Today’s military children have to adapt to more stressors than ever before. Their parents are deployed more frequently and many kids change schools anywhere from four to twelve times during the course of their parents’ military service.
It’s a stress many outside the military are unfamiliar with, especially teachers. The biggest service we can offer to these children and their teachers is to prepare them both for these transitions. And while the children can ask their parents how to prepare for these changes, who is there for the teacher?
You may be thinking, “What does a teacher need to know about the child’s move?” Well, it really depends on what type of teacher you strive to be. If you want to help that young person adapt to their new surroundings so they can flourish and succeed, then keep reading.
Military Children 101
As of Jan. 2013, there were 1.4 million people on active duty, with an additional 850 thousand in the seven reserve components. That means approximately 900 thousand of the 1.7 million registered military children (under 18) have had a parent deployed at some point in their lives.
This statistic, coupled with the fact that most military families move every two to three years, means military children are confronted with many unique challenges their nonmilitary peers will never face.
Some of these experiences include: absence of a deployed parent, moving, changing schools, leaving old friends and meeting new ones, coping with a parent’s injury or worse—death. Separation anxiety, sleep issues, withdrawal, frustration and fear aren’t just feelings limited to the home; they can be brought to school.
How Teachers Can Step Up
The most important thing to know is that teachers often act as the front line to children’s problems, meaning they can often spot problems before a parent or sibling even notice. Here are a few tips to help you better understand your student, as well as keep them on the right path.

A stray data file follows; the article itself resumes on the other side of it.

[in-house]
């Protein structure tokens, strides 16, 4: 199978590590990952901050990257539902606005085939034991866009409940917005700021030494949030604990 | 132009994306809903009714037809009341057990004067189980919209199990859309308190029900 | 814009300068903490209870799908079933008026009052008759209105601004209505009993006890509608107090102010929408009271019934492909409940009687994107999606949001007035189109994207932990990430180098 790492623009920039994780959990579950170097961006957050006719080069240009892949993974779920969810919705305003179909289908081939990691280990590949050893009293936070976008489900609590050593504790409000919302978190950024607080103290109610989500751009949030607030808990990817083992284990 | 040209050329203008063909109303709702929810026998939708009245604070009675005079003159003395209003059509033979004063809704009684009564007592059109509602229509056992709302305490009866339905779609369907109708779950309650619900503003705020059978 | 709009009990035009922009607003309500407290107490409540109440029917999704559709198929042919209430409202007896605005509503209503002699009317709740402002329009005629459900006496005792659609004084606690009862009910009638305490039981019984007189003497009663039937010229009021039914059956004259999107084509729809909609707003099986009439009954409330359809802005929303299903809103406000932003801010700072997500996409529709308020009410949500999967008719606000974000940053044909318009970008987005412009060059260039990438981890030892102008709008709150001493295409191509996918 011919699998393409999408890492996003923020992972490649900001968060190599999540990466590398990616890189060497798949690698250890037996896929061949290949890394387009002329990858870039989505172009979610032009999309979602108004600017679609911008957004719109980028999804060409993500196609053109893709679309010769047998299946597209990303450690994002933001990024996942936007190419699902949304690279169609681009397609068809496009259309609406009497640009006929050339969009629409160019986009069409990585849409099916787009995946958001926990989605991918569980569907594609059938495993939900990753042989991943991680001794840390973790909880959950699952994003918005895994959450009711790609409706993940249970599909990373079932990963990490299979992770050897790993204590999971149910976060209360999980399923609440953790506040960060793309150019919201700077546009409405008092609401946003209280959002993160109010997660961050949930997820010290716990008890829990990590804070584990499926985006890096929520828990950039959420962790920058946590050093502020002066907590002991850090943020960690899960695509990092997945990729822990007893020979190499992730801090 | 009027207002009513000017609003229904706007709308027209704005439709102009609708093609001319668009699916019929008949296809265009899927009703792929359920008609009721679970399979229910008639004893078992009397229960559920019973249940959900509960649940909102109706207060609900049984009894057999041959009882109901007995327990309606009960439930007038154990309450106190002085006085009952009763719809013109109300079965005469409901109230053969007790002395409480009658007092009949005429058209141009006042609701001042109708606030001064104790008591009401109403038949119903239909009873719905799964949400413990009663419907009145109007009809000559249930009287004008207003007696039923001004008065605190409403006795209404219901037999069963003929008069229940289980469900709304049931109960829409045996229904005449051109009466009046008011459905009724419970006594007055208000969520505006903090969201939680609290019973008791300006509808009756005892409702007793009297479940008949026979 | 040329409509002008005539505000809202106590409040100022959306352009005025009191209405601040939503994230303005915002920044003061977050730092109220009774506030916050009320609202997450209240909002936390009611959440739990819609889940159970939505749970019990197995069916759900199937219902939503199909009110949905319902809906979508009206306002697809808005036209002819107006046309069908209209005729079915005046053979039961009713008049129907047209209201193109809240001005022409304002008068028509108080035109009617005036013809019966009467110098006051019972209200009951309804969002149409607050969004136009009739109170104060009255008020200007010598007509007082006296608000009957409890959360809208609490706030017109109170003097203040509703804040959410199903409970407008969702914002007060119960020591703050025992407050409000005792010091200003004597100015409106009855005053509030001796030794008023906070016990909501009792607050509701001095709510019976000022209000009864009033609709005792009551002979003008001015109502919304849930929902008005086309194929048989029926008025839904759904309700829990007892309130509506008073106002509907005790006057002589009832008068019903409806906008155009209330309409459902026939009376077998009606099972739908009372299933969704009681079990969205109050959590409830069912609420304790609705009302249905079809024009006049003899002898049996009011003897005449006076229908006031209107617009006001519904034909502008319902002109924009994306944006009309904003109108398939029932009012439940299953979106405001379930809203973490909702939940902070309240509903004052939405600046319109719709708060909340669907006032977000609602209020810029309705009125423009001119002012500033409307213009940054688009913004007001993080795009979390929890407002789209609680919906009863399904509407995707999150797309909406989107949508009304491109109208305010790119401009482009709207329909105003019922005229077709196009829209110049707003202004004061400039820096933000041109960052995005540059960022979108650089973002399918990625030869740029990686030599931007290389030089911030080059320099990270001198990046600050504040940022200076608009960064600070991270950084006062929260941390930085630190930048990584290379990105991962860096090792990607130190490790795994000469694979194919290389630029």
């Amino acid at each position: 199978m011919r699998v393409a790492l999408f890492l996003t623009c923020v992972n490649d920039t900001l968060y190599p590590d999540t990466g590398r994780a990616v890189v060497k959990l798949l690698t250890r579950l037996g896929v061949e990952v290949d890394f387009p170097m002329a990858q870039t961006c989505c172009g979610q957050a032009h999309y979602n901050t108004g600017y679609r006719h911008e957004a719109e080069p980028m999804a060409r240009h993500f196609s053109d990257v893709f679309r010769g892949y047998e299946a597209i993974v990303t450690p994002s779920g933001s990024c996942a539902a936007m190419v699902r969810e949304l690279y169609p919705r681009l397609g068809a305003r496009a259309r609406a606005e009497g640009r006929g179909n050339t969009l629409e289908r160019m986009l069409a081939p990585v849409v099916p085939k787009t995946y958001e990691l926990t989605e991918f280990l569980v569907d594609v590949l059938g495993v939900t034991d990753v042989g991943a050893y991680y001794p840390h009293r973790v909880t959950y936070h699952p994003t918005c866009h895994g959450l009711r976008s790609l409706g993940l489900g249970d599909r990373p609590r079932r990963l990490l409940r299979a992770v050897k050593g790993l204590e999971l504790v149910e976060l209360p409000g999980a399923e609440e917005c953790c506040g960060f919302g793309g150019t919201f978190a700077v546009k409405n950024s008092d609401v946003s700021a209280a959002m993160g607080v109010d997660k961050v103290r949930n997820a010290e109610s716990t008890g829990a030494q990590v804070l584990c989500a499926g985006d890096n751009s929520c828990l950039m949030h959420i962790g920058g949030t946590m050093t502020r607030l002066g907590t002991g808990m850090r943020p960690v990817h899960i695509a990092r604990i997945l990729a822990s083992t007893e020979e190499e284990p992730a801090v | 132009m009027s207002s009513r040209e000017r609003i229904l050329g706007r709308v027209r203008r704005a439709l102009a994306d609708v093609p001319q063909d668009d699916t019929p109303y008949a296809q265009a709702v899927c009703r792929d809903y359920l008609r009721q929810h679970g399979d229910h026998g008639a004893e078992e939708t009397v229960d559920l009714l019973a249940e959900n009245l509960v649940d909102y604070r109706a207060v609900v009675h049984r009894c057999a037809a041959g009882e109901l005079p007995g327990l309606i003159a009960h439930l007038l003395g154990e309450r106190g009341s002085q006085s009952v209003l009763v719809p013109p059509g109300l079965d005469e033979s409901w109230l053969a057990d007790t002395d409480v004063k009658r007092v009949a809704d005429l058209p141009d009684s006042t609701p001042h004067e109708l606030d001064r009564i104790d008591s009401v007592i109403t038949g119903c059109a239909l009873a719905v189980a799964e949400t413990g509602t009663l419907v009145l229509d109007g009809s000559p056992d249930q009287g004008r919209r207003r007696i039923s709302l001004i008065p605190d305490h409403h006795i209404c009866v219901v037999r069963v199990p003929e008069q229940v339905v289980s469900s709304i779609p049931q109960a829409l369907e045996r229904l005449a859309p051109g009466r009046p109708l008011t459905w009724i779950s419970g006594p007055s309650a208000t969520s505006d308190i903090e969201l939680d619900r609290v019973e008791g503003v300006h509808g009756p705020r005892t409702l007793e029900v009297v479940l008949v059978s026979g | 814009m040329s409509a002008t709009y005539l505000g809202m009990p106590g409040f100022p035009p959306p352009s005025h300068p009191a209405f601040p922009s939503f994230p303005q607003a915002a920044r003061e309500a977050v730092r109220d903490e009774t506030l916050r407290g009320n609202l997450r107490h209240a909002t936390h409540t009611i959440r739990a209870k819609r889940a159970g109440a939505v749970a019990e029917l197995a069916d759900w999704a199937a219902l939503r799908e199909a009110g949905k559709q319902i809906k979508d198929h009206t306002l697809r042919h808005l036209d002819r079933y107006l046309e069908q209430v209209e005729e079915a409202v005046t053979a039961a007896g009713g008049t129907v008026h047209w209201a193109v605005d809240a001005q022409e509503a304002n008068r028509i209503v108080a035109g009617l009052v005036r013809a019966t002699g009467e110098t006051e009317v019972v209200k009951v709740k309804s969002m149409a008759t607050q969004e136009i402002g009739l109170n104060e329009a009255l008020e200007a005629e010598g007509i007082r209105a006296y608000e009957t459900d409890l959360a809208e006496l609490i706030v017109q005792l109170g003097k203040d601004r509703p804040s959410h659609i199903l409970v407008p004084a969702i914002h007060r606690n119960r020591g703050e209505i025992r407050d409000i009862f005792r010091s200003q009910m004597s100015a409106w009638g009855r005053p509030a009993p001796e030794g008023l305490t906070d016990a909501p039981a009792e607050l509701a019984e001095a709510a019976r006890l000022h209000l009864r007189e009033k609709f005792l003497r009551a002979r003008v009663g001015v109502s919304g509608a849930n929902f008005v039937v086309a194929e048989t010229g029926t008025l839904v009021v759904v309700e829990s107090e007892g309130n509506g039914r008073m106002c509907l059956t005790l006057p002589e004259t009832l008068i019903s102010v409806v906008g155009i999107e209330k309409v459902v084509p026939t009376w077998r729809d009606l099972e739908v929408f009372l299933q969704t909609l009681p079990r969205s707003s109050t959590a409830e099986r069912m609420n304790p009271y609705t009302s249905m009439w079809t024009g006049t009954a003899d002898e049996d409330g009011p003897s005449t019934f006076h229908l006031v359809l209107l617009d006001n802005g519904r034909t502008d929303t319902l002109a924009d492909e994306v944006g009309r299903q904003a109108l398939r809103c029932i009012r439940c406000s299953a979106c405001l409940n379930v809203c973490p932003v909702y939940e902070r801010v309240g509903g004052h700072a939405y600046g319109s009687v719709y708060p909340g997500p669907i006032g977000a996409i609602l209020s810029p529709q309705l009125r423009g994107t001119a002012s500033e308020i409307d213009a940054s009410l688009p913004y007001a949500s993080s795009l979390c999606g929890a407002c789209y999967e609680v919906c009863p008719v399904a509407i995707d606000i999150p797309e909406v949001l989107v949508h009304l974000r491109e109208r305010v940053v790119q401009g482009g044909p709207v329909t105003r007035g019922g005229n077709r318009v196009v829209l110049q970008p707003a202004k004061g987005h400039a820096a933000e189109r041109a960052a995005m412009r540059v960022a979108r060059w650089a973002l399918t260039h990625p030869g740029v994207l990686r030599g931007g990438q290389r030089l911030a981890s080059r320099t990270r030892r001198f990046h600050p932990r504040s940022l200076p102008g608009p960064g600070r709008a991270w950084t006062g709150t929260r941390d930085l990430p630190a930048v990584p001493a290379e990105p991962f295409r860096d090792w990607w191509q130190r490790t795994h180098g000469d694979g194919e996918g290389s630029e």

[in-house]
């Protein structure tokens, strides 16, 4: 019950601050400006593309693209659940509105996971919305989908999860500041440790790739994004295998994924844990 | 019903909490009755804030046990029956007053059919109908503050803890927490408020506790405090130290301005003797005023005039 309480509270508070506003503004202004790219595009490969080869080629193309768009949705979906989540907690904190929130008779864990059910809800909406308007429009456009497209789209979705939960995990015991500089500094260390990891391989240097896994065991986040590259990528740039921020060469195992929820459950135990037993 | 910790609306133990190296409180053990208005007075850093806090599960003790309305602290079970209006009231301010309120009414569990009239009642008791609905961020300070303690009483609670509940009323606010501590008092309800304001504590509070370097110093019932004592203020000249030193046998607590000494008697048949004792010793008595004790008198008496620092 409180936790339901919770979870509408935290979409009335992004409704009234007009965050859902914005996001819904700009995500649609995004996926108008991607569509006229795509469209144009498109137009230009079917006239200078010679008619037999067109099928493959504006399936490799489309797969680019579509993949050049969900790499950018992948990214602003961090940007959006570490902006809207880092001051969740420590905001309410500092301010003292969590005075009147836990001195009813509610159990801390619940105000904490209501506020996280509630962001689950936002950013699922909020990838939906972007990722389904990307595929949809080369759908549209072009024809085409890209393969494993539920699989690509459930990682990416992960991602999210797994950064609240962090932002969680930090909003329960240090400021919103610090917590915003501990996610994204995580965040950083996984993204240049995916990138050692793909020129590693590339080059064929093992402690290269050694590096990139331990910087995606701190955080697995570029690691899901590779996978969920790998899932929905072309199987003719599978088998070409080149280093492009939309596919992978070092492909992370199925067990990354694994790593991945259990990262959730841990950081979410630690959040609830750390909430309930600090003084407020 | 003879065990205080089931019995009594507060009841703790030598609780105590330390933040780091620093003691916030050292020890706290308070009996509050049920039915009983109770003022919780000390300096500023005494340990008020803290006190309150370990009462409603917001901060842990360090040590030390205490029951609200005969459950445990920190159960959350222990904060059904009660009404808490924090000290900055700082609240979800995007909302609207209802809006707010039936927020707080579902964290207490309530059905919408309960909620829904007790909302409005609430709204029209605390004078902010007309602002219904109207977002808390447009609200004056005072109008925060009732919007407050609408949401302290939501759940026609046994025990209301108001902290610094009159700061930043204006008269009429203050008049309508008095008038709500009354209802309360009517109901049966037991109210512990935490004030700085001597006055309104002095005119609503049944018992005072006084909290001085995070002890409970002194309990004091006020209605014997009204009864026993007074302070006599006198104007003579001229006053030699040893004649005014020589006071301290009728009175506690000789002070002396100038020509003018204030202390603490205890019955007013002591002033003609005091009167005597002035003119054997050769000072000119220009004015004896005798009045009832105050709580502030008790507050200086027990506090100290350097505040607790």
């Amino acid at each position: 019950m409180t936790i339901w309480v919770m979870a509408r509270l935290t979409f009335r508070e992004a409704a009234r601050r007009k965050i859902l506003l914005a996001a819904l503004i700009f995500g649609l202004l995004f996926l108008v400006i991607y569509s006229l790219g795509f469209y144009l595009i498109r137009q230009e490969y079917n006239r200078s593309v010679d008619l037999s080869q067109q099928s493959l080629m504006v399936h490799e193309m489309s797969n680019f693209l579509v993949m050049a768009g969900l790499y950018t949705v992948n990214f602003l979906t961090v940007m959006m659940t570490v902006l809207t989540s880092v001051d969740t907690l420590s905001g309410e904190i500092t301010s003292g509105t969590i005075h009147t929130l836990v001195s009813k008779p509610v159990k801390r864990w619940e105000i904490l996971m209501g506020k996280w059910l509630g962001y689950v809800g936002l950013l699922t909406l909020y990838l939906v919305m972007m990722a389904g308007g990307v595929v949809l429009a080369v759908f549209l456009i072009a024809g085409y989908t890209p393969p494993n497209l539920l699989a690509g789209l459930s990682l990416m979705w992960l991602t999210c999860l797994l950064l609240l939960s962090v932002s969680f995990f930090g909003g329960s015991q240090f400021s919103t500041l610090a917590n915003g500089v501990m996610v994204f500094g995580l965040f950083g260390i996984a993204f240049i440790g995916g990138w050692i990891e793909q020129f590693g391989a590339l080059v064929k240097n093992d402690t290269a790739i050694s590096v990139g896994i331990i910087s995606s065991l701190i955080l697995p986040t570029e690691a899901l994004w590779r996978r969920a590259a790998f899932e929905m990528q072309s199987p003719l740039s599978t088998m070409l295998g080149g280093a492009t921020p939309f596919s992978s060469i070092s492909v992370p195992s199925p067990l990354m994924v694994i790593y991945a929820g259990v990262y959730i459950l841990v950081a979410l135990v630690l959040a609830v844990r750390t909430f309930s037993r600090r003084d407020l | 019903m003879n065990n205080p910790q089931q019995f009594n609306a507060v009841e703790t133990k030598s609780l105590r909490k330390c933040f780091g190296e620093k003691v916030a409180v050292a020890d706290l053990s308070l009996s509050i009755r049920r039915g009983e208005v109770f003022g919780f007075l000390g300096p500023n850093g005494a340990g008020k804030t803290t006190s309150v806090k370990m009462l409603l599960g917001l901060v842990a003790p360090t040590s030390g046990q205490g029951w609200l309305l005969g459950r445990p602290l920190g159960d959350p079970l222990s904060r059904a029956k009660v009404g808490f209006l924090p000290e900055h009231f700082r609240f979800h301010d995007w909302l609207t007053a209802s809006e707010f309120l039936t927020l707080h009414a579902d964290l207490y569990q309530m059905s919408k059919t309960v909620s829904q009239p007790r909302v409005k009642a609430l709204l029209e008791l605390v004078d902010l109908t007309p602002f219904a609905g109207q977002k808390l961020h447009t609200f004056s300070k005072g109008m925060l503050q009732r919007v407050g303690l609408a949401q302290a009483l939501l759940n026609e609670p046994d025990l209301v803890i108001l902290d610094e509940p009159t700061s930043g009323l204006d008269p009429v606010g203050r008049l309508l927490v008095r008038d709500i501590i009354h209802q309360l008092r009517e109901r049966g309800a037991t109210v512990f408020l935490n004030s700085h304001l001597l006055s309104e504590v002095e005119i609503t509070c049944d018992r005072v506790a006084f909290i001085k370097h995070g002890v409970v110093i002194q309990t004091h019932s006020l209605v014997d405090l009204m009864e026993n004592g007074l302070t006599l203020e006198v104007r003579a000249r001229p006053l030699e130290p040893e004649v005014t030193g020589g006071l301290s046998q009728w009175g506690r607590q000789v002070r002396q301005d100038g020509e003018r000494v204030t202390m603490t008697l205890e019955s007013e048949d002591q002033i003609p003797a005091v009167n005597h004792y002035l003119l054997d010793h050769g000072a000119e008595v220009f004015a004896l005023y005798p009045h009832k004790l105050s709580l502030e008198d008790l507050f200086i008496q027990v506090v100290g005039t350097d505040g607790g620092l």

1. Be honest and reassuring. Talk with your new student to let them know that you understand what they’re going through and that you’re there to help in their transition. Don’t make unrealistic promises.
2. If you know their parent is deployed, help them set aside a school scrapbook so they can mail (or keep) their work to show their parent when they return.
3. Understand that children may have difficulty studying if they’re thinking about deployed parents. Pairing them up with other students that share similar interests could help keep them on track.
4. Get in touch with their family and let them know you’re there to help. Parents in general often worry about their children’s education and success, so easing their minds even a bit can do wonders both or the child and for the service member.
5. Help kids express their feelings. Using different art mediums to let their emotions out can do wonders.
6. Each child reacts differently to change, meaning what works for one child may not work for another. Vary your teaching to help ensure your students are getting the most out of your teaching.
7. Spot problems early and be as encouraging as possible. If you notice a student starting to slide, make sure you contact their care provider. Letting issues linger can just lead to more problems.
Most military children will show you a character and strength that are unmatched in young people today. But children of all ages can always use a consistent, caring presence in their life. As a veteran and a father of three, I can’t tell you how invaluable a caring teacher can be. They can be the rock both the parent and student need in times of stress, and they can set the tone early after any move.
Remember that you are the first line of defense for today’s military student. And just by being open, honest, supportive and predictable, you can assuage many fears and concerns; ultimately reducing the risk of emotional turmoil and setting the student up for success.
Levi Newman is a 10-year U.S. Army veteran who served in multiple overseas deployments and assignments. Levi covers veteran benefits and news as the chief writer behind Veterans United Network and VA Benefit Blog. Connect with Levi on Google+.